public Cart UserCart
    {
        get { return (HttpContext.Current.Session["Cart"] as Cart) ?? new Cart(); }
    
        set { HttpContext.Current.Session["Cart"] = value; }
    }
    

    By using the null-coalescing operator: ??

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There are several remarks I could tell on your singleton implementation but since there's a far more better expert than me on these things, I'll reference his work. His name is Jon Skeet and he has an article on the singleton pattern which can be found here. Here are several points from the article that can help:

Characteristics:

  • A single constructor, which is private and parameterless. This prevents other classes from instantiating it (which would be a violation of the pattern). Note that it also prevents subclassing - if a singleton can be subclassed once, it can be subclassed twice, and if each of those subclasses can create an instance, the pattern is violated.
  • The class is sealed. This is unnecessary, strictly speaking, due to the above point, but may help the JIT to optimise things more.
  • A static variable which holds a reference to the single created instance, if any.
  • A public static means of getting the reference to the single created instance, creating one if necessary.

Basically your implementation of the pattern boils down to his first example:

public sealed class Singleton
{
    private static Singleton instance=null;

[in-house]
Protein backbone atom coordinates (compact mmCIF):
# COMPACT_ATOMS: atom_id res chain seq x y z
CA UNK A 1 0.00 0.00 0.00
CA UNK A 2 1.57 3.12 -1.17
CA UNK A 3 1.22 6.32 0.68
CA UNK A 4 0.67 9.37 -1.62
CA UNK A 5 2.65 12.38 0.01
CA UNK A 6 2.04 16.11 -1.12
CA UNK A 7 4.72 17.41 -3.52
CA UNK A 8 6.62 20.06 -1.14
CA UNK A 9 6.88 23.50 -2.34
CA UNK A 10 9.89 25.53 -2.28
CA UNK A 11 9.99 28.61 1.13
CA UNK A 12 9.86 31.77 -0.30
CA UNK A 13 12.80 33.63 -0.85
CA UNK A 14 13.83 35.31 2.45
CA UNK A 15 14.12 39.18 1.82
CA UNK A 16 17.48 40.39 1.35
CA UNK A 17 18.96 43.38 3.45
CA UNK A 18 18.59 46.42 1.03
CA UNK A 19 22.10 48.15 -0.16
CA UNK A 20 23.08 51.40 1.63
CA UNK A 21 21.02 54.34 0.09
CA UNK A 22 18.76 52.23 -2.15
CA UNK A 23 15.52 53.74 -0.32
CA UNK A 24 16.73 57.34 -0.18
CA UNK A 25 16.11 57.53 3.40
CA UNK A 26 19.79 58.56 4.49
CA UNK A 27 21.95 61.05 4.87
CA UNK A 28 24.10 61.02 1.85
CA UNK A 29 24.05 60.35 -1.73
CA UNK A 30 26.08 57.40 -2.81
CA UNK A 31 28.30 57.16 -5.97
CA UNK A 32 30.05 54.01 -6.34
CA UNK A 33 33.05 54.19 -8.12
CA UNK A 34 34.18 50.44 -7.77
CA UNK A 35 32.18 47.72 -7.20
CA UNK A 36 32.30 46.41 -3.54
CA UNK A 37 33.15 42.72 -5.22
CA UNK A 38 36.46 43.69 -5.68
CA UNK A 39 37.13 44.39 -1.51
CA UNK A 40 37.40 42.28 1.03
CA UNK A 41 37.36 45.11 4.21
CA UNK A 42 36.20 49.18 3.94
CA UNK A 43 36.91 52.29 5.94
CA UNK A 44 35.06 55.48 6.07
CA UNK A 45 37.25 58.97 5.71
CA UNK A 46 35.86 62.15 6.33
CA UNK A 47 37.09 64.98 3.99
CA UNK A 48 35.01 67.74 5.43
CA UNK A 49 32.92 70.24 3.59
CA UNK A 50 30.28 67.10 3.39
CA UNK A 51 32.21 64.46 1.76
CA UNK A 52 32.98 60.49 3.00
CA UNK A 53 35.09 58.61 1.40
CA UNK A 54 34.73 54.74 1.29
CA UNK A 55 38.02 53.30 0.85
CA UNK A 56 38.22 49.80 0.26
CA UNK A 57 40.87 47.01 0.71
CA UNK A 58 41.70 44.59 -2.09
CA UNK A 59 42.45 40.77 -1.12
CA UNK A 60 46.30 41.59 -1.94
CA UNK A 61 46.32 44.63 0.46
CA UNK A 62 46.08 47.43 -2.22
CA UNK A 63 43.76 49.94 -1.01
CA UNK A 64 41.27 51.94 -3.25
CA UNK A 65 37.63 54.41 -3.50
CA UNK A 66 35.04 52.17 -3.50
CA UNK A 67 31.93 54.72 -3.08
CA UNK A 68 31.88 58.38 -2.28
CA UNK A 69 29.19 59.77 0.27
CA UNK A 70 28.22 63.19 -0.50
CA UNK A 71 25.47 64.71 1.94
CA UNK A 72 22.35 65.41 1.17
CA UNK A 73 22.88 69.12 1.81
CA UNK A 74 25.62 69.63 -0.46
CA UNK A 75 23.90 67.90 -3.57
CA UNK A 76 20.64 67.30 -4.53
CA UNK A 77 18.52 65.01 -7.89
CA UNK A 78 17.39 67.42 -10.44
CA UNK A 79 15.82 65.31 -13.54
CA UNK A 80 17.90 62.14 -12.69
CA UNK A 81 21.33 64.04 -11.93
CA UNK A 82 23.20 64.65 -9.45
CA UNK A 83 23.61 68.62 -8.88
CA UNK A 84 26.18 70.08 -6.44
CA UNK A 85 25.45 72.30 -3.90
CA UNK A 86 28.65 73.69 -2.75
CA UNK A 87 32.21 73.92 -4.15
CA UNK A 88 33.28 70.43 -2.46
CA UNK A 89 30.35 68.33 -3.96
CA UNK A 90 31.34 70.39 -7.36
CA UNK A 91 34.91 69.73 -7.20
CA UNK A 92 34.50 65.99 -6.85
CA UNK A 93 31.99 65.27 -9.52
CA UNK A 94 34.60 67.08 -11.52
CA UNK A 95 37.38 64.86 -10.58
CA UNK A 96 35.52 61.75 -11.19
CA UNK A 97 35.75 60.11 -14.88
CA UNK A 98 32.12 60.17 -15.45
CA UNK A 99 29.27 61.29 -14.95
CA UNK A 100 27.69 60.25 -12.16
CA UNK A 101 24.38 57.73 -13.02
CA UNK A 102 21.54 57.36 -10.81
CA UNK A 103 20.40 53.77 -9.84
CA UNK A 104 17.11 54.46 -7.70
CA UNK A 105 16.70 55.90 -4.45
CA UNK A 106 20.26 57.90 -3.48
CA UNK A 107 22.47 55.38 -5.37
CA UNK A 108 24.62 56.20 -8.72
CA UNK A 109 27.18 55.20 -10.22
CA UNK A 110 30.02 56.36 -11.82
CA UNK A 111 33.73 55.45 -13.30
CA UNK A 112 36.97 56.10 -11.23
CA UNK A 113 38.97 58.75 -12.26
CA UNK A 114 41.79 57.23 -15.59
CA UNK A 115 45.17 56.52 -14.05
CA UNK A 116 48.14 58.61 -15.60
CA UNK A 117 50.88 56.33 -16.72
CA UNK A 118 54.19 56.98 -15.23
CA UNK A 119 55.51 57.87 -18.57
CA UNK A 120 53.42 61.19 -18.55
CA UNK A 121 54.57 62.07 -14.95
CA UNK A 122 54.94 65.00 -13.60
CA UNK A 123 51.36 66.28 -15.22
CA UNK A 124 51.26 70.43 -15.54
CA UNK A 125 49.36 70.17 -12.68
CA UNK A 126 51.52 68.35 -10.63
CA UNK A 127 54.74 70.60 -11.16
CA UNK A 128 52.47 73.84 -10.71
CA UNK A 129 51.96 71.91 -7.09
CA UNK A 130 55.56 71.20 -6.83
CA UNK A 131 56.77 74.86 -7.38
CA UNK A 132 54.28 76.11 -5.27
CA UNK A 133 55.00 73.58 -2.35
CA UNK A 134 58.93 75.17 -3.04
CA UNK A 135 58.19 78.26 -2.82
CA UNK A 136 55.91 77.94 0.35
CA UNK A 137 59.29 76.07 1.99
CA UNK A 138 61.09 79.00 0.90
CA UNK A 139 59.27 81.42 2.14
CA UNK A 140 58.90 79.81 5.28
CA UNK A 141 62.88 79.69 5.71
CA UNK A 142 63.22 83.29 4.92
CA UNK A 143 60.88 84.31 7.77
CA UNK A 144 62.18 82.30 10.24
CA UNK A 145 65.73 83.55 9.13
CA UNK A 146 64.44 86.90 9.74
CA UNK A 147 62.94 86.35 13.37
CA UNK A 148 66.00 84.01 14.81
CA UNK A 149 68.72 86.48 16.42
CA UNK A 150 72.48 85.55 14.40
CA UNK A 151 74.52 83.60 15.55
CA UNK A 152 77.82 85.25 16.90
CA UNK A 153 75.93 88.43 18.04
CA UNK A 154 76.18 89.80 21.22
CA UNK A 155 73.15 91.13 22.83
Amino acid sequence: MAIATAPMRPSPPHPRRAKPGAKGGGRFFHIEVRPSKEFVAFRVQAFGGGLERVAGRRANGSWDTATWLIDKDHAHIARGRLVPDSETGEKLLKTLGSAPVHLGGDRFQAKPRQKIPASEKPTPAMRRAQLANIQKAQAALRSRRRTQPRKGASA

private Singleton()
    {
    }

    public static Singleton Instance
    {
        get
        {
            if (instance==null)
            {
                instance = new Singleton();
            }
            return instance;
        }
    }
} 

And this example is bad code. I stringly suggest you read the article to understand all this and implement the correct way of the singleton pattern.


Other points:

Take your following code:

public Cart UserCart
{
    get
    {
        if (HttpContext.Current.Session["Cart"] != null)
        {
            return HttpContext.Current.Session["Cart"] as Cart;
        }
        return new Cart();
    }
    set
    {
        HttpContext.Current.Session["Cart"] = value;
    }
}

This is wrong, the setter should be used to set the value of a Cart instance, certainly not to save a value in the HttpSessionState object. Also since this has all to do with Cart and not with the SessionFactory, maybe this belongs in the Cart class.


Why mix fieldnaming with and without the underscore and capitalize some and do not so with other? Prefixing them with an underscore is personal choice but fieldnames have camelCase, according to the capitalization conventions of Microsoft.

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  • \$\begingroup\$ Thank you for the feed back. The Post by Jon Skeet is excellent. I have revised my code to reflect the article. As for naming conventions; I am aware. As its a personal choice, I choose whats best in my experience. \$\endgroup\$ – PhillyNJ Jun 9 '15 at 19:43